where Avalonia collided in the Shelveian event
with Baltica, and reared and bucked
five thousand miles in fifty million years,
still rising from the South Atlantic
in its slow, dancing, dreaming gale:
across a human lifetime it shifts upward
further on six feet northeast.

Thus Shelve’s quiet hamlet
bears the name of greatness
thrust upon it
like an intercontinental Waterloo
where nothing might have happened
until something did:
the vaulting
at the great blunt blade of Avalonia’s bow-wave
rode hemispheres on the slow
whip of the earth – that crushing, tearing,
gnashing, rupture and release,
the indiscriminate rushed packing
to expose curved backs of land,
among them the terrane of Shelve
shifted over from Llandrindod
to lie against and name the Shelveian faulting –

shovelled as we are, postman,
farmer, our future
spiralled in the trilobite,
the graptolite, its tuning fork
that rolled and slipped through the mixing
of the planet for our ears to ring
one day and ache with the wind,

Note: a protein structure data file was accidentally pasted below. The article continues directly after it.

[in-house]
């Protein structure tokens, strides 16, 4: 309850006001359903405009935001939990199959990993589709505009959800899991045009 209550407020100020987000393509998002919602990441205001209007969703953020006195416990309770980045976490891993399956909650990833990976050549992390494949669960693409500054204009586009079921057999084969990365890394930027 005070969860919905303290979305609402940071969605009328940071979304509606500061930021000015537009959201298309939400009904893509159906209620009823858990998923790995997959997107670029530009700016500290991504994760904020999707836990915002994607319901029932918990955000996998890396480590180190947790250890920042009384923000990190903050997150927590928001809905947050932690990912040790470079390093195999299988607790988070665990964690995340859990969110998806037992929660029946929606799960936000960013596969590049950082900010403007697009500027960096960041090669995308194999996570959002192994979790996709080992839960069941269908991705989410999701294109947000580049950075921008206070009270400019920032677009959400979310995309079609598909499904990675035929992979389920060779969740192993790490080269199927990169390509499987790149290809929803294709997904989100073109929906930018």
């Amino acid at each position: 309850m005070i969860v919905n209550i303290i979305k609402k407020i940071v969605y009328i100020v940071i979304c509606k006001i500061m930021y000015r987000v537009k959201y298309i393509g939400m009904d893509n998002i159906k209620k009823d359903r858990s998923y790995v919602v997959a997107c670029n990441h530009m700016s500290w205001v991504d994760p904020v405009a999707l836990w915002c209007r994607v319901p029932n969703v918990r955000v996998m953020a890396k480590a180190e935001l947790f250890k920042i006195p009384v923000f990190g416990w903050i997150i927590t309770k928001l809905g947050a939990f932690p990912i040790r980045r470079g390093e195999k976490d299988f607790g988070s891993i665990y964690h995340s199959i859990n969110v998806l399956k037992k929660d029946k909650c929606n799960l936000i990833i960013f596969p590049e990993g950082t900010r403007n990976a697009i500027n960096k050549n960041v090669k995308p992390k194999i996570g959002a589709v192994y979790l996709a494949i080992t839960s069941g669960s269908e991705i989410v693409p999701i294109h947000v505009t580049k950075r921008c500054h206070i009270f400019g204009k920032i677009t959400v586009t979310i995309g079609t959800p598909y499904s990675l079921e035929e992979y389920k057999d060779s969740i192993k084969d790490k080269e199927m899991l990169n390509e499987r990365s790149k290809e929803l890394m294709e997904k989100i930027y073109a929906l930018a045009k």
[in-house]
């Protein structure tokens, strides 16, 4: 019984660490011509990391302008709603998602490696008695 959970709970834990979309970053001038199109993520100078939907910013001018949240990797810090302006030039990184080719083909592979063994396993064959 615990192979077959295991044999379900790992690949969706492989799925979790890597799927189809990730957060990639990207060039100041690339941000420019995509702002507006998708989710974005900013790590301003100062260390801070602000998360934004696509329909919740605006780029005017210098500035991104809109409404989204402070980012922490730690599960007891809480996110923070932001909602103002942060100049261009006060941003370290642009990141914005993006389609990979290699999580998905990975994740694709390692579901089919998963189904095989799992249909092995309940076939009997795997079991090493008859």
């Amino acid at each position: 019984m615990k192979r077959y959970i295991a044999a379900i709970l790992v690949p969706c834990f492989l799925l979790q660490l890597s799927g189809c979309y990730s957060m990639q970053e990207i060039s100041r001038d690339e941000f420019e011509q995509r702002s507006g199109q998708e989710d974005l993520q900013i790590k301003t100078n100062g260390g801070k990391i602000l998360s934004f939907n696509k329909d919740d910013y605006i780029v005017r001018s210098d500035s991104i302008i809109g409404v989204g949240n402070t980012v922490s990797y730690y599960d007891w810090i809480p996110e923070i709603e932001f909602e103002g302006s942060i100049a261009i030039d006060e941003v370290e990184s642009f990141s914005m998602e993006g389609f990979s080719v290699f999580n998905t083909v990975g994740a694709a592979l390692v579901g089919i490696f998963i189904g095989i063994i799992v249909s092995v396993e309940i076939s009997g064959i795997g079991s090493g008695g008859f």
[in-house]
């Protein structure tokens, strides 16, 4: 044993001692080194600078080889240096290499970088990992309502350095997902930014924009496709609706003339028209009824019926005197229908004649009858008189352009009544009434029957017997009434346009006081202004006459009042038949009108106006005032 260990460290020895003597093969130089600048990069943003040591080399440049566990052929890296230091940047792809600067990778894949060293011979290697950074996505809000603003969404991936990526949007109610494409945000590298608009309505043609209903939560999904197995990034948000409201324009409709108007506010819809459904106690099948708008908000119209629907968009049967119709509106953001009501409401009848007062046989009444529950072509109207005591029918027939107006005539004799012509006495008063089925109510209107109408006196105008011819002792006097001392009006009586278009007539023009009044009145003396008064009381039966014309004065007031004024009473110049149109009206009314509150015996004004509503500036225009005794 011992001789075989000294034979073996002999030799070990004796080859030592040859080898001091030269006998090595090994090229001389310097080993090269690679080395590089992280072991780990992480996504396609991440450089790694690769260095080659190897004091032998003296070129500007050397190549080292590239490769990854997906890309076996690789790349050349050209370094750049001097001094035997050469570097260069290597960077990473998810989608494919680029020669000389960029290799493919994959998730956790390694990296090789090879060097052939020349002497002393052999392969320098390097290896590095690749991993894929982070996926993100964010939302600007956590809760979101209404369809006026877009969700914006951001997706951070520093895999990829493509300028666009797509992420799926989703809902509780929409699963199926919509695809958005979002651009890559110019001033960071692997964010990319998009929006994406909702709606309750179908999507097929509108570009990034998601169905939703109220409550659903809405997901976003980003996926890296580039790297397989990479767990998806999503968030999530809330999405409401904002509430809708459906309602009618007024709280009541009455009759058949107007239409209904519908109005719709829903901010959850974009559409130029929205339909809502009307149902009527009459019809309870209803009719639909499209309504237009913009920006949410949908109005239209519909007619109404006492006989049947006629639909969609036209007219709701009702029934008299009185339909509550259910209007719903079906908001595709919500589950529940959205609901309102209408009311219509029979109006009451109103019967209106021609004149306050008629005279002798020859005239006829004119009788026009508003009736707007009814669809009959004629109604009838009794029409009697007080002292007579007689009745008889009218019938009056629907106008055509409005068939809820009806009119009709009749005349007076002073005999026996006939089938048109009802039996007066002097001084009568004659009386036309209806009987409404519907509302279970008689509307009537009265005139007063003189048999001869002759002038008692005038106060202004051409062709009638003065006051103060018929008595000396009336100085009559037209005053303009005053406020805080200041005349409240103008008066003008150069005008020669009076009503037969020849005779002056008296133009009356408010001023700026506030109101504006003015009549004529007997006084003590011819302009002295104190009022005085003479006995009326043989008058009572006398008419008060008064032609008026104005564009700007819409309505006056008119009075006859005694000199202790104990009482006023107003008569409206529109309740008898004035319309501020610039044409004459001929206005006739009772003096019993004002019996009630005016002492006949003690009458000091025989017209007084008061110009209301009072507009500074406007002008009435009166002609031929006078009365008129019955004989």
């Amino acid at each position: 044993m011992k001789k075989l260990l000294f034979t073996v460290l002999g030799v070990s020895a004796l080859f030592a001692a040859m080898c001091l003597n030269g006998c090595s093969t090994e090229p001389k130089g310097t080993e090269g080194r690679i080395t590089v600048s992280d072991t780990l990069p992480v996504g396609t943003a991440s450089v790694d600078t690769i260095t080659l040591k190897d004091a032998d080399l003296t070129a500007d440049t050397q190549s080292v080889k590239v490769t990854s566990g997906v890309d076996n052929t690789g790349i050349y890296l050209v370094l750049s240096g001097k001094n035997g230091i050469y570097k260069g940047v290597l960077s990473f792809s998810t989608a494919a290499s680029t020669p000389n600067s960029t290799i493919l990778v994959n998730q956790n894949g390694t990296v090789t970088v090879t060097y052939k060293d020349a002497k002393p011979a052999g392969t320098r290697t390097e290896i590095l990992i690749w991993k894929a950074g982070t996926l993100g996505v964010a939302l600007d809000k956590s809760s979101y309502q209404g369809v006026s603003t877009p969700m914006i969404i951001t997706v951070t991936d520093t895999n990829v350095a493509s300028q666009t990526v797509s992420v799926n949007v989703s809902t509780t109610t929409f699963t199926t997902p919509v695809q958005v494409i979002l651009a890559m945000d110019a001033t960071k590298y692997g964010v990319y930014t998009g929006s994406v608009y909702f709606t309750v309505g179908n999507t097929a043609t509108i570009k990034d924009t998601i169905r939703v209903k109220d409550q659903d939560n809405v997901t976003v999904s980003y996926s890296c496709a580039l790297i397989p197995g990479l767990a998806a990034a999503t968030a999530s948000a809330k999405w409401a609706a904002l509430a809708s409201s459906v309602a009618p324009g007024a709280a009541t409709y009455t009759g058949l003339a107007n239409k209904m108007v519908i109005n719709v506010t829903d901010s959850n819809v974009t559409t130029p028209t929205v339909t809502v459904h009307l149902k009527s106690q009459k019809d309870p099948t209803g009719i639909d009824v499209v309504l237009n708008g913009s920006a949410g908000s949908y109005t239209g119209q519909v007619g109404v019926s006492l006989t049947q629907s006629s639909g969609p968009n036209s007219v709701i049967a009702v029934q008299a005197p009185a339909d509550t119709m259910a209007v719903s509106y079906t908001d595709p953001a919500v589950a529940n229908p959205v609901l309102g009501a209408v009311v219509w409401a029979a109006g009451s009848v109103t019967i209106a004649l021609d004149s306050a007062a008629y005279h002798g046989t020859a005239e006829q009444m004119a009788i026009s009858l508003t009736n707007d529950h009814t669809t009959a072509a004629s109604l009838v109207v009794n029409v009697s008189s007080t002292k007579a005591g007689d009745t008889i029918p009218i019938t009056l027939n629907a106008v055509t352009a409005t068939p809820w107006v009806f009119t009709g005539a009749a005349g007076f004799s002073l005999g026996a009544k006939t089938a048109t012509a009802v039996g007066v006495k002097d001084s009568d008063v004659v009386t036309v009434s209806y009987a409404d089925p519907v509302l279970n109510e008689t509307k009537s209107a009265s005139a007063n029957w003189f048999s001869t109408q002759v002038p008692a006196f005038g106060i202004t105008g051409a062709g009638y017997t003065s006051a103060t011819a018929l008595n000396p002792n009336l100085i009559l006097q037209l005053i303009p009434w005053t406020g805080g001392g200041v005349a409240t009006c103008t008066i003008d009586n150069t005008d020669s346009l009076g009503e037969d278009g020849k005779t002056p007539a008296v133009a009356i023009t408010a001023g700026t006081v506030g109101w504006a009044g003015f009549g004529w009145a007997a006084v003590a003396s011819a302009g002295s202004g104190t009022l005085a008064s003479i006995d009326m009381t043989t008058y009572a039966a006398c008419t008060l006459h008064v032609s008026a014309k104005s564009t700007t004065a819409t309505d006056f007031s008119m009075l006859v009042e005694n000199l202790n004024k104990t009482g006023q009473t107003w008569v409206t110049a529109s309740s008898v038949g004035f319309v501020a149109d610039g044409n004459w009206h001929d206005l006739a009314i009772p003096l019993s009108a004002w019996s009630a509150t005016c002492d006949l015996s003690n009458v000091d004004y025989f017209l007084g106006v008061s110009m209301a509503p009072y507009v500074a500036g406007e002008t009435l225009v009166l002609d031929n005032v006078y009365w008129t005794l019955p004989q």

our eyes to map just north
of Grit Hill, Old Grit and the hill
of Mucklewick, Disgwylfa Hill,
its half-remembered language
postcarded through the scheme of things
from the sitting room at Squilver Farm.
And to the south of Corndon Hill
whose Ordovician dolerite
piped the hot verticals
that to this day mushroom its cowl,
the Hyssington Volcanic Member,
acid vitroclastic tuffs,
sandstones, wackes;
and dreaming in the south
of distant time, breaking rhythm –
the Clun Forest Disturbance,
the heavy footstep of its thunderous glance.

   A January wind
carves across Hyssington Marsh.
The clouds are whipped away,
the sky is clear.
I stare for hours at the thought
of raindrops’ impact, baked
for posterity in seconds,
fossilised with care on mudflats
one by one in the tenderness
of moments hardly yet materialised.
The storm passed on,
the earth is harsh,
and came to something here.



Don’t get me wrong,
some of my best friends
are words,
especially my own.
There are more of them about

than there used to be:
they stick to your face
and drop to the ground
with odd numbers of legs
protesting at the air.

They don’t string together
on the page and stay there:
like birds on the wire
they abandon you, autumn
can come any time.

There’s no knowing whither
they’ll be bound: perhaps
to the forgotten crossroads
where an adult’s words
manhandled you aside

as you tried
to describe the thunder.
There’s no ceiling to belief
in their power: what they say